Did you know that the Glenfinnan Viaduct attracts more than 300,000 visitors every year?
Not surprising as it’s easily one of Scotland’s most mesmerising places to visit!
Like most people, we knew the viaduct as the Harry Potter viaduct or Harry Potter train bridge, for its regular features throughout the series.
We couldn’t wait to visit on our journey through Scotland.
And in the end, it turned out to be even more epic and magical than we could have imagined!
We were able to experience the viaduct both from the outside, and from within the train, when we rode the Jacobite train from Fort William to Mallaig.
Below I’ll take you through everything you need to know about the Glenfinnan Viaduct, right through from the best times to visit and how to get the best photos.
First up ...
This epic bridge is situated just 30 minutes outside of Fort William, on Scotland's western coast.
Here is the location on Google Maps.
You have a few different ways to get here, including:
It gets SUPER busy at the viaduct.
One of the reasons we captured such incredible photos with no one was around was because we visited in October 2020 when most of the world was in some form of lockdown and there were far fewer visitors.
But in regular years, this site receives more than 300,000 people!
And Glenfinnan is absolutely tiny, with car parking for only a few dozen cars at a time.
This means that finding somewhere to park (especially if you are in a campervan) is almost impossible unless you get there very early.
The Glenfinnan exhibition centre (managed by the National Trust for Scotland) is trying to expand car parking.
However, due to Covid, the Trust had to scrap their plans.
One upside is that locals are funding a project to expand parking at this time and it was being built when we visited in 2020, so hopefully 2021 onwards might have more amenities for cars.
In peak summer months, supervisors there told us that they get as many as 4,000 people a day and parking there simply is not possible.
Especially for motorhomes, which are not allowed to use their car park.
So your best bet is to either get there very early, take a coach trip from Fort William or maybe wild camp somewhere and walk to Glenfinnan and back.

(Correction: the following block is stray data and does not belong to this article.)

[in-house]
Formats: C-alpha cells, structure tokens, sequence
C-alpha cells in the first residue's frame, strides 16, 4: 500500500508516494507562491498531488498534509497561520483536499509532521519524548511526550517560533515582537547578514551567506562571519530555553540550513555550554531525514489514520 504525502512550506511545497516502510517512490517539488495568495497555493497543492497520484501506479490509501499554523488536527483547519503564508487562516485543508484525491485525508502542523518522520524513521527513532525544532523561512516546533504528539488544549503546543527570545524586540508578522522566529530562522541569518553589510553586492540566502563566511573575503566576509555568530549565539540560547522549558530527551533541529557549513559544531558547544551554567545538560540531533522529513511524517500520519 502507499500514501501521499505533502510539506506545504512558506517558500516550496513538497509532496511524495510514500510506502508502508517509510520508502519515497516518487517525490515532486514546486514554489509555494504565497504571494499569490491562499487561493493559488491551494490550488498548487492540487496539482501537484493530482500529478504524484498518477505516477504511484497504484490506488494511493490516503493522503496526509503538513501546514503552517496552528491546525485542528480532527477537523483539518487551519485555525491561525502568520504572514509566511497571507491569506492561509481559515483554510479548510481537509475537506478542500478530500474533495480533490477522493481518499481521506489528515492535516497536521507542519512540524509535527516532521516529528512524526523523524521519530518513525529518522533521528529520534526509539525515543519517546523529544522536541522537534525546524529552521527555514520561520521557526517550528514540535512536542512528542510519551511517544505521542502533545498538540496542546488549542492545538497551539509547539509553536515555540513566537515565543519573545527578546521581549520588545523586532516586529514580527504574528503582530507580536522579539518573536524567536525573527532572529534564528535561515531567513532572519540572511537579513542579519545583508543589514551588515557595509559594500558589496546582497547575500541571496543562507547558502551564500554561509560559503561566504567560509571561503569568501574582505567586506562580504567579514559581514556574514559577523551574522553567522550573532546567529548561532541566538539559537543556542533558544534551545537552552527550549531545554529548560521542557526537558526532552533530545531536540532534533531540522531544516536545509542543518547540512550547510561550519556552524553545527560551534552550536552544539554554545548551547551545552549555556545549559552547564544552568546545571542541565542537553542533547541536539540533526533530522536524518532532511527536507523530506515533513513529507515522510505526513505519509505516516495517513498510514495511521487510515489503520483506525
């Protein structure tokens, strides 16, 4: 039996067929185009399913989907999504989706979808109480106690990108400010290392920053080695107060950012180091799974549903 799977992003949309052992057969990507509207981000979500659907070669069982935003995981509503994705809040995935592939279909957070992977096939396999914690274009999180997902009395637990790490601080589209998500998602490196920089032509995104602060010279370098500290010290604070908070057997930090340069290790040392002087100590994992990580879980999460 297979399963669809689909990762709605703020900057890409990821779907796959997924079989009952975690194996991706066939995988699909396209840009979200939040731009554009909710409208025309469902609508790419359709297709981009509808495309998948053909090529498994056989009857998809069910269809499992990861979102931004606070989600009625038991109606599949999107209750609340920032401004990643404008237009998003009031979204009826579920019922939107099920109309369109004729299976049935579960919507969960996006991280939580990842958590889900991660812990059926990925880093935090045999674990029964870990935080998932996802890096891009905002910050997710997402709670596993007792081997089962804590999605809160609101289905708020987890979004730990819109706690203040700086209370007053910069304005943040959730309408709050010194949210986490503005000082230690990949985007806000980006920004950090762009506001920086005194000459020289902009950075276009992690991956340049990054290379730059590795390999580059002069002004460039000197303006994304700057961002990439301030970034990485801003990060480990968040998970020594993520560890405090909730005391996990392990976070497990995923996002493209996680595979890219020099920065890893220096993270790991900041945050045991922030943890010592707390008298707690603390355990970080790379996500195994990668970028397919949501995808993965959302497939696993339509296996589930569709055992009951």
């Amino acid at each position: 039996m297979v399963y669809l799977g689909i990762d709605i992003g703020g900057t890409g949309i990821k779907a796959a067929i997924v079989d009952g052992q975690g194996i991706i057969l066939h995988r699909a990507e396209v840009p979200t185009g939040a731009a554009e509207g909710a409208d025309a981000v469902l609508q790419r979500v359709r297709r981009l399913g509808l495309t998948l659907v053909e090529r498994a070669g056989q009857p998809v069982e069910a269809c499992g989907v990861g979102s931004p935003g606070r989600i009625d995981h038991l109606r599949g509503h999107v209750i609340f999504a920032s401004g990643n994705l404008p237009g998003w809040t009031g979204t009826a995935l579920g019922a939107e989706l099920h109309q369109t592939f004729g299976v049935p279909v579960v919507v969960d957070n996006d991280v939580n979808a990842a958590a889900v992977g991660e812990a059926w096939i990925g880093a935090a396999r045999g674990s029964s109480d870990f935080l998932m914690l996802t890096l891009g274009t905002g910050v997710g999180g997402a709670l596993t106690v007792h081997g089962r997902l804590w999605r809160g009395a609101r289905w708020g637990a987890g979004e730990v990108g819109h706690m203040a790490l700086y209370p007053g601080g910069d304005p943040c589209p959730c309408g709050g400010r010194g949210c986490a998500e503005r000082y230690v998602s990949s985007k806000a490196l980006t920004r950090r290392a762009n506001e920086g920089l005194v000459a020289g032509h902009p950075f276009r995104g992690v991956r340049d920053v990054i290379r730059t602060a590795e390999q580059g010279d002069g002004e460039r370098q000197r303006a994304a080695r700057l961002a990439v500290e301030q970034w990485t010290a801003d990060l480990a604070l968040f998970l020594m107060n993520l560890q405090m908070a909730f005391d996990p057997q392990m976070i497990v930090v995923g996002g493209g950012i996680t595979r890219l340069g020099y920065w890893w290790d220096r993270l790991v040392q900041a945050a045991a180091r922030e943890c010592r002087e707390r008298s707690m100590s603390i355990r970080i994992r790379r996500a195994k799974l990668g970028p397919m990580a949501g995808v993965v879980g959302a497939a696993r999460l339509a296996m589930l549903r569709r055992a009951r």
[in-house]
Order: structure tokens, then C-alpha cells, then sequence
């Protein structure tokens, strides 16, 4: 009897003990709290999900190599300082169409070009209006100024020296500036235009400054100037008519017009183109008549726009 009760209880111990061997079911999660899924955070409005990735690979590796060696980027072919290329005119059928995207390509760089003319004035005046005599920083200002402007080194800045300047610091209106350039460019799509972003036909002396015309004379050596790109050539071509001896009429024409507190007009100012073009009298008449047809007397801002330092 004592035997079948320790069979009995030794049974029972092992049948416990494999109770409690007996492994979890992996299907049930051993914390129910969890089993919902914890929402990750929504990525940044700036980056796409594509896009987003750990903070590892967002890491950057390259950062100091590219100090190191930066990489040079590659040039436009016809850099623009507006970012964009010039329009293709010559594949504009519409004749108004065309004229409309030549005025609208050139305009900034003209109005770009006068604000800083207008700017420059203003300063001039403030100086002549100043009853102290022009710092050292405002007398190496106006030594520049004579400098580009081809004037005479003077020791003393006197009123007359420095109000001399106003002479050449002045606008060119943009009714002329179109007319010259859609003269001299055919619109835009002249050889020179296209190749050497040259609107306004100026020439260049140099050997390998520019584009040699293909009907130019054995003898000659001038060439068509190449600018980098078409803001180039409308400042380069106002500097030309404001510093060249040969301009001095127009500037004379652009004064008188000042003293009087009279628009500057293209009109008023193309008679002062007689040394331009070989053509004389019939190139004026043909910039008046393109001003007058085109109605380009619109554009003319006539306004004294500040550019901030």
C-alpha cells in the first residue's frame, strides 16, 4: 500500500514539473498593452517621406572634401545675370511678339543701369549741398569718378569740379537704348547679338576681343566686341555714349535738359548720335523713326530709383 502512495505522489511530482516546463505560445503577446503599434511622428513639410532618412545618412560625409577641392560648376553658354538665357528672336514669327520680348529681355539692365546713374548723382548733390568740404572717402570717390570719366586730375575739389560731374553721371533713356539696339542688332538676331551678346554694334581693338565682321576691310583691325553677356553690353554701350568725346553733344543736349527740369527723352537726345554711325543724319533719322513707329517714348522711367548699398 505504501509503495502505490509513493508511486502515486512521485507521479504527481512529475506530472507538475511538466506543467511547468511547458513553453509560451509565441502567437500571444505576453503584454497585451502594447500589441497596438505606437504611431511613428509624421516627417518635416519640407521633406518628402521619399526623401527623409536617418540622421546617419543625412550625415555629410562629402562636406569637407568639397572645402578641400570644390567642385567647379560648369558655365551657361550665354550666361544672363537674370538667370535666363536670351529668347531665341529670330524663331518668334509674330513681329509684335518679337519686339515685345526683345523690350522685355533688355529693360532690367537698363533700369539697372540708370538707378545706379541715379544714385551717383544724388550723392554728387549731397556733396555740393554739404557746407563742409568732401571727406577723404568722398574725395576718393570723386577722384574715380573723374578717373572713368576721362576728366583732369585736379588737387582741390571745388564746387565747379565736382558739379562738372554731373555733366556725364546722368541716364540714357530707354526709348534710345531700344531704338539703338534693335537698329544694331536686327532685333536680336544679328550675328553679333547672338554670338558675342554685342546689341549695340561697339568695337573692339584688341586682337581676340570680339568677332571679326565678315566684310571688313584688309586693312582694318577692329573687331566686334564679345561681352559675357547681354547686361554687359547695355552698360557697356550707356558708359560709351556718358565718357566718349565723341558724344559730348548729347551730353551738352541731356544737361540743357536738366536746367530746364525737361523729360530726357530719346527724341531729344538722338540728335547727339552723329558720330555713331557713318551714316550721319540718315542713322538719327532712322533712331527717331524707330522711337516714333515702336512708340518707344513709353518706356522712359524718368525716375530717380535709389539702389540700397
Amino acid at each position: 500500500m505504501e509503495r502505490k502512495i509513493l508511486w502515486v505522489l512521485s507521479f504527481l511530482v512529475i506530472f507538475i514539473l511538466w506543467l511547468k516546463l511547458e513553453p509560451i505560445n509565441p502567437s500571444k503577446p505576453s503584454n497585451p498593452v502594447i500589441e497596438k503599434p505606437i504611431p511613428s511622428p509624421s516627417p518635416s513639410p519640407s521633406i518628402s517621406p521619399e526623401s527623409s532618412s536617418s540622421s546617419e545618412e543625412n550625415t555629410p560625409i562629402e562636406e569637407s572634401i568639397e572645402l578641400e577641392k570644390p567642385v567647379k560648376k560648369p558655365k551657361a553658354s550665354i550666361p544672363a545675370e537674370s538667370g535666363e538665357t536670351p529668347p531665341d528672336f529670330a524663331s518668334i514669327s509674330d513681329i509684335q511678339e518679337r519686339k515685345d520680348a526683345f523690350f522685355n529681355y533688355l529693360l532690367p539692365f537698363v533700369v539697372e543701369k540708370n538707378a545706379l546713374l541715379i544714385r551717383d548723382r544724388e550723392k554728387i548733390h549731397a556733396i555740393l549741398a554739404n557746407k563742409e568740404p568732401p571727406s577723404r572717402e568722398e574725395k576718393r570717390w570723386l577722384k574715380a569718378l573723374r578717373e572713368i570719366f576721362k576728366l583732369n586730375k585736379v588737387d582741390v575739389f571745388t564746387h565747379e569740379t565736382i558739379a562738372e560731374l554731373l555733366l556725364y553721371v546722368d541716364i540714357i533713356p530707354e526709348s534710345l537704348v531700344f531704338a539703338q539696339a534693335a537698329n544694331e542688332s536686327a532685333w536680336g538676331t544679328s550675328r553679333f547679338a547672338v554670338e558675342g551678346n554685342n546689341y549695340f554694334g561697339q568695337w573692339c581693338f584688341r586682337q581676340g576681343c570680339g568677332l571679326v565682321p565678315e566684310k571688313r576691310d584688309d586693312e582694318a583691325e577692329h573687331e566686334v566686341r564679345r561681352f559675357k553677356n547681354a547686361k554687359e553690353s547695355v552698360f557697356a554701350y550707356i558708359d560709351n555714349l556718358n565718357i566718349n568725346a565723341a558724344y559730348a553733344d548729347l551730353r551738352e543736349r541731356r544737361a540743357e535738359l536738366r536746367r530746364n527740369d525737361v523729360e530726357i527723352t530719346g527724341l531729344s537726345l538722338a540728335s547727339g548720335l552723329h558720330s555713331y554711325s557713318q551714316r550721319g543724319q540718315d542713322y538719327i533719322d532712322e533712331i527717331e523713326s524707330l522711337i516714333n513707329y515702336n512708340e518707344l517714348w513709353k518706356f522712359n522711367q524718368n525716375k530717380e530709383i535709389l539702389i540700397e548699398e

If like us, you’re a big Harry Potter nerd, then the reason you want to visit the viaduct so much is because you’ve seen it throughout the movie series.
Well, it is indeed featured quite a few times, notably:
If you know any more, drop me a comment below!
In the popular summer months, the Jacobite train runs twice a day from Fort William to Mallaig and back again.
Giving you 4 opportunities to witness it passing over the bridge.
In the off-season, there is only the morning service, and this stops at the end of October.
Also bear in mind that these exact times will differ if there are delays to the service.
For up-to-date train times for the Jacobite train, you can check out the West Coast Railways official website here.
There are two main viewpoint areas at the Glenfinnan visitor centre.
The closest to the centre is a quick 5 minute walk up behind the centre where you get more of a front-facing view of the Viaduct curving the whole way around.
The other is a 10 minute walk from the centre, and goes closer to the Viaduct, giving you a view of it from side on.
We opted for the side-on viewpoint and the angle here is perfect for getting uninterrupted shots, even if there are dozens of others around getting pictures.
The hillside here has different stop off points the whole way up, each offering good views; but the best are at the very top of the hill.
To get a decent spot here, you should aim to get to the viaduct at least half an hour before the train arrives.
Also, once it’s departed it’s worth hanging around for 15 minutes until most other people have left.
It’s a really photogenic spot even without the train passing over.
However, the best way to photograph the Harry potter train passing over the Glenfinnan Viaduct is by drone ...
The first thing you’ll notice when you get there is that there are quite a few signs saying that you cannot fly a drone here.
However, on every sign there is a number for a guy called Alistair.
This is the estate manager for the land located all around the Viaduct and he lives in the house just below the bridge (there is only one house there).
When you call him up, he comes out to you and basically charges you £10 to fly the drone here and give you his “permission”.
It is very obvious that he has no real legal right to do this and they even attempt to make it all the more formal by having special receipts drawn up for the exact purpose of flying a drone.